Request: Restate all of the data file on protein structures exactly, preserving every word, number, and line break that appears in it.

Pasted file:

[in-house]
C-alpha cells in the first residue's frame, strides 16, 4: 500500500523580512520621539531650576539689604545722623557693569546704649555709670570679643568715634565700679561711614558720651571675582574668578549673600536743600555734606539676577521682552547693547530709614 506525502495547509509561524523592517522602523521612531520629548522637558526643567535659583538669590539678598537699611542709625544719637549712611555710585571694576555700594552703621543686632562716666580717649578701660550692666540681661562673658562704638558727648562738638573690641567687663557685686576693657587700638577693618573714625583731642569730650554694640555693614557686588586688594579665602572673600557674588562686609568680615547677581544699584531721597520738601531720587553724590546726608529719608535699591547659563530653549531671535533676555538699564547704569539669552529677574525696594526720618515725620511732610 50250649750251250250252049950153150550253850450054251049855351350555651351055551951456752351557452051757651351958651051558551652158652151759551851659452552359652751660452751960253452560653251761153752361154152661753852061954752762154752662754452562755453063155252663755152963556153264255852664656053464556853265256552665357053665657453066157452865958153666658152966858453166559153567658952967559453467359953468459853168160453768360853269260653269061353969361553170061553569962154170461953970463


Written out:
[in-house]
C-alpha cells in the first residue's frame, strides 16, 4: 500500500523580512520621539531650576539689604545722623557693569546704649555709670570679643568715634565700679561711614558720651571675582574668578549673600536743600555734606539676577521682552547693547530709614 506525502495547509509561524523592517522602523521612531520629548522637558526643567535659583538669590539678598537699611542709625544719637549712611555710585571694576555700594552703621543686632562716666580717649578701660550692666540681661562673658562704638558727648562738638573690641567687663557685686576693657587700638577693618573714625583731642569730650554694640555693614557686588586688594579665602572673600557674588562686609568680615547677581544699584531721597520738601531720587553724590546726608529719608535699591547659563530653549531671535533676555538699564547704569539669552529677574525696594526720618515725620511732610 50250649750251250250252049950153150550253850450054251049855351350555651351055551951456752351557452051757651351958651051558551652158652151759551851659452552359652751660452751960253452560653251761153752361154152661753852061954752762154752662754452562755453063155252663755152963556153264255852664656053464556853265256552665357053665657453066157452865958153666658152966858453166559153567658952967559453467359953468459853168160453768360853269260653269061353969361553170061553569962154170461953970463